The Breakdown

  1. Can you see a tiny Pharisee in your heart?  What sorts of judgments about the world and others is he/she making?  Why do you think this is the case?
  2. How can Jesus break our addiction to the law?  (Think about how you might attempt to break the addiction in a loved one.)
  3. What do you think keeps you from realizing God’s love right now?  Be honest and read over Mark 8:11-13 again.  What might Jesus be doing in your life?

Empathy and Action

Mark 8:1-10

Empathy means to “feel into” the situation of another.  To have empathy for the plight of another is to be able to put yourself in his or her shoes and feel what the person feels, as if you were going through the same situation as that person would.  Truly to have empathy doesn’t mean you experience their situation as you would experience it, but as they would experience it.  You try to imagine what it must be like to be that person, with the same history and hindrances, facing the same situation.  

Quite often, my ability to feel empathy is hijacked by my lack of sensitivity to the disposition of the other person, so I end up thinking to myself, “Well, if that were me, I’d just do this or this; it’s not a big deal, I could handle it.”  Again, this is not true empathy.

Jesus showed true empathy to the large crowd in Mark 8:1-10.  Even though there were about four thousand people there, he ‘felt into’ each person individually.  “I have compassion on the crowd,” he said.  To have compassion means to be moved in one’s inward parts, the bowels, to be specific.  Jesus had a belly ache for each person there, his stomach was in knots, just thinking about each person in the crowd.  

He stepped into their shoes and experienced their circumstance not as if he were the Son of God, but as if he were one of them.  Notice the detail in the text.  Jesus knows they had been with him “three days” and he realized they had “nothing to eat.”  Then he imagines each person on the long journey home and says, “And if I send them away hungry to their homes, they will faint on the way.”  He even knew how far each person had travelled, “And some of them have come from far away.” 

Jesus felt into the plight of each person and was emotionally moved.  He had true empathy.

What is your plight right now?  What are you facing?  What are you lacking?  What dangers are ahead of you if something doesn’t happen soon?  Friend, Jesus feels into your life and circumstances today, just as much as he did then.  Whether you realize it or not, he stands in your shoes each morning and walks with you to face all your problems.  His stomach still turns when he sees what you see and feels what you feel. 

When he said, “I have compassion on the crowd,” you and I are in that crowd.  

But Jesus does more than have empathy, he also takes action.  He has empathy and action; he feels into your plight and takes action out of it.  Sometimes Jesus takes action directly, but sometimes he uses other people, as in Mark 8.  Remember this great truth: Jesus loves to use ‘means.’  He uses other people, objects, or events to minister to us.  

In Mark 8:1-10, Jesus used the means of the disciples and the bread and fish they were able to collect.  Jesus could have instantly filled the bellies of the four thousand people, but instead, he used the actions of the disciples to gather seven loaves of bread and a few small fish.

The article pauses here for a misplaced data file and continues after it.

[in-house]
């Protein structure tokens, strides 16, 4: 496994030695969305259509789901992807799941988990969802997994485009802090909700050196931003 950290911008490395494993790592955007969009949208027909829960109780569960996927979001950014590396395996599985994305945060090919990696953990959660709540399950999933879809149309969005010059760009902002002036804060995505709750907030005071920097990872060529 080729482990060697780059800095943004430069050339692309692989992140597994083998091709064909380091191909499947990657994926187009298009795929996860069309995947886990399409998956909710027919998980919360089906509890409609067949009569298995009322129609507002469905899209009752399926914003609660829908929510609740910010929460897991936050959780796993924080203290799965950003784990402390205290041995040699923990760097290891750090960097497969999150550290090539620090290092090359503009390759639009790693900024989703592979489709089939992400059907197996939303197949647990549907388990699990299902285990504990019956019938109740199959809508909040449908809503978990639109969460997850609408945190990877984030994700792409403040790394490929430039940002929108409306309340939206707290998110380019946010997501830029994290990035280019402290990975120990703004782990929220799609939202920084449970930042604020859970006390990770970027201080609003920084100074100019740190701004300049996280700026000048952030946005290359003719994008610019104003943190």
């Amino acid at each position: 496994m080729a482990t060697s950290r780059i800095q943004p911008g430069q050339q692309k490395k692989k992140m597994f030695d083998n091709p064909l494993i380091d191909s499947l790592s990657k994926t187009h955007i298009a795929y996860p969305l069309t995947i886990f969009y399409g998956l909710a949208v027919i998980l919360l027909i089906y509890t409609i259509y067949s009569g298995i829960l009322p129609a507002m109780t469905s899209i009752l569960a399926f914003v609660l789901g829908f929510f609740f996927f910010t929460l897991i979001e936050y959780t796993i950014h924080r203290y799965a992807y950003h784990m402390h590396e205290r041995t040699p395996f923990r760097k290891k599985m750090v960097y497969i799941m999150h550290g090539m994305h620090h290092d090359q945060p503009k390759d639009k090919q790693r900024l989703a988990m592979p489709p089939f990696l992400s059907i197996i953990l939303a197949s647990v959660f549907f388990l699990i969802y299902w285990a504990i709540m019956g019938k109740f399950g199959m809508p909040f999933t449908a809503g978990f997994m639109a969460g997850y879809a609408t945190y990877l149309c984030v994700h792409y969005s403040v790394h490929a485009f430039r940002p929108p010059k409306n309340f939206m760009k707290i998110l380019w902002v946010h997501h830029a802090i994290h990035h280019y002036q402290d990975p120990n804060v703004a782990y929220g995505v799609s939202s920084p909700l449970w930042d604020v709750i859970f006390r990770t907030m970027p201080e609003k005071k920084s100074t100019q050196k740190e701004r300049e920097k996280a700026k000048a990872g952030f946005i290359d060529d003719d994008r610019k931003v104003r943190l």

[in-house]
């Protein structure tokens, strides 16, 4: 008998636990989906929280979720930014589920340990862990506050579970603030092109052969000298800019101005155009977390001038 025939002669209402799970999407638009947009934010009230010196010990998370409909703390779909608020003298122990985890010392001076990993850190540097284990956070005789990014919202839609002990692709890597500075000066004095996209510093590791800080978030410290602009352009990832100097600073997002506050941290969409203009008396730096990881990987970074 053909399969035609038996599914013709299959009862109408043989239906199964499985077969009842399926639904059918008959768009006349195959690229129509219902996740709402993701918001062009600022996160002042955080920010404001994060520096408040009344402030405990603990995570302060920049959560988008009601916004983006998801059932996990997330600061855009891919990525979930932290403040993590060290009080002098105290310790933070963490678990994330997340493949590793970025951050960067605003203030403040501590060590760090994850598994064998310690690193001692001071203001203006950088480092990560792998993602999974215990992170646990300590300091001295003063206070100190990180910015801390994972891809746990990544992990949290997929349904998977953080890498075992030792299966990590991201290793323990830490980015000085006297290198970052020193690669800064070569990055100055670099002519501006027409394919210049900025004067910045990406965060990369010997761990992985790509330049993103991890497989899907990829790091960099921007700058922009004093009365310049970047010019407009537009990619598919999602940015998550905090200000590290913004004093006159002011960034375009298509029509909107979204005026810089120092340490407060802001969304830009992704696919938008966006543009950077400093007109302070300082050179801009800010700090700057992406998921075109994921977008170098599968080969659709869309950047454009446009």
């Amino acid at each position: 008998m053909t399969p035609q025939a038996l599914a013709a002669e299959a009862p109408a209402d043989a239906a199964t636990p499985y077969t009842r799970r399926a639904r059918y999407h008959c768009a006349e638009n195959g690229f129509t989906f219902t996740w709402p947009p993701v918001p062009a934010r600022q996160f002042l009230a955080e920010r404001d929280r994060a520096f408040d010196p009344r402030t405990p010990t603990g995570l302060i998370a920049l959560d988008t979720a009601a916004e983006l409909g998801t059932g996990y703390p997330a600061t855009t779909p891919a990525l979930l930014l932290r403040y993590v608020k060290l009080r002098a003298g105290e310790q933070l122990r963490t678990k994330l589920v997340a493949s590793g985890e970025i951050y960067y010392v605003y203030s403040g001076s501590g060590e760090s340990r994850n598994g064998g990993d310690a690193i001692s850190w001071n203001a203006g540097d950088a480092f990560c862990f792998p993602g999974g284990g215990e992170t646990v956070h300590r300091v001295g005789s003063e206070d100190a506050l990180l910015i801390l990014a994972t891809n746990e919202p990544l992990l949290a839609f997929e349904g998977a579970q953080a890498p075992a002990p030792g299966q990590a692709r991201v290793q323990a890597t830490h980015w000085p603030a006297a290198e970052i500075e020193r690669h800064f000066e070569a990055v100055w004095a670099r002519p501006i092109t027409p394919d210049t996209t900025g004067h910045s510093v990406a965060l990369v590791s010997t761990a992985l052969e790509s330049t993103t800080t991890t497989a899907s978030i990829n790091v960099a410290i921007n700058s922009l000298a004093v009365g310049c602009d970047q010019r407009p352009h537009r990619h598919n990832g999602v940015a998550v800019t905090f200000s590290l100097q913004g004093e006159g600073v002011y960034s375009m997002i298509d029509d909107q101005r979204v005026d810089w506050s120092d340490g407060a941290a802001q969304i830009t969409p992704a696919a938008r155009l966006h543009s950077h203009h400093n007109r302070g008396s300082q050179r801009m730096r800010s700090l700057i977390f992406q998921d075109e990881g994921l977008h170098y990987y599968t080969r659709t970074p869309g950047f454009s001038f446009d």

How does Jesus act?  Now, it’s really important to see the pattern here, because it’s repeated twice in this passage, both with the bread and the fish, for emphasis.  Here are the seven steps of Jesus’s action in our lives.

  1. He uses what we have.  Again, God often uses means in order to minister to us.  He tends to use what we already have, rather than giving us something completely new.  Most likely, the answer to your problem is with you already, but you just don’t know it.
  2. He adds up our resources so that we can see they are not enough.  There were just seven loaves of bread and a few small fish.  Part of his action is for us to realize we don’t have what it takes.  His action doesn’t happen when we think we have it covered, but when we’re staring at an empty plate.
  3. He has us sit.  He directed the crowd to sit down.  For us, this means he humbles us, puts us in a posture of reception, waiting, and patience.  Also, sitting is the posture of grace: he serves us as a waiter as we sit and enjoy.   
  4. He takes away what we have and puts it in his own hands.  The crowd only had seven loaves of bread and a few fish, but Jesus took these away from the crowd.  Often, God will take away what little we have before he acts.
  5. He blesses or gives thanks for it.  We struggle to give thanks for what little we have, but Jesus doesn’t.  He gives thanks on our behalf for what we have.  He blesses what we have, in case we forget how special the little we have truly is.  
  6. He breaks it.  After taking away our meager resources, he breaks them.  While his breaking hurts us and we don’t understand what he is doing, it is necessary.  Just as a grape must be broken to produce wine, so must our hopes and dreams be crushed.  Useful things are broken things.   
  7. He has his disciples set it before us.  We depend on other people more than we realize.  When we’re broken and hungry and waiting on the Lord, other people will minister to us.  God loves to bring us to a desolate place where we have no resources and can no longer depend on our own strength; then he uses other weak and hungry people to care for us.  Sometimes we don’t realize how much God is using other people to help us; it’s okay to let it happen.  The most important meal others can serve to you is the word of God itself, reminding you of the truth of God’s grace in your life.  This is the meal that truly satisfies.   

Look at these seven steps, can you see any of them unfolding in your circumstance right now?  If you can, then you can see the action of Jesus.  Remember, he acts mysteriously and he uses others on his behalf, but he is directing the miracle.  His action will never turn out how we normally think it would, because he is always doing something new and gracious.  But in the end, his way is always best and always satisfies the most.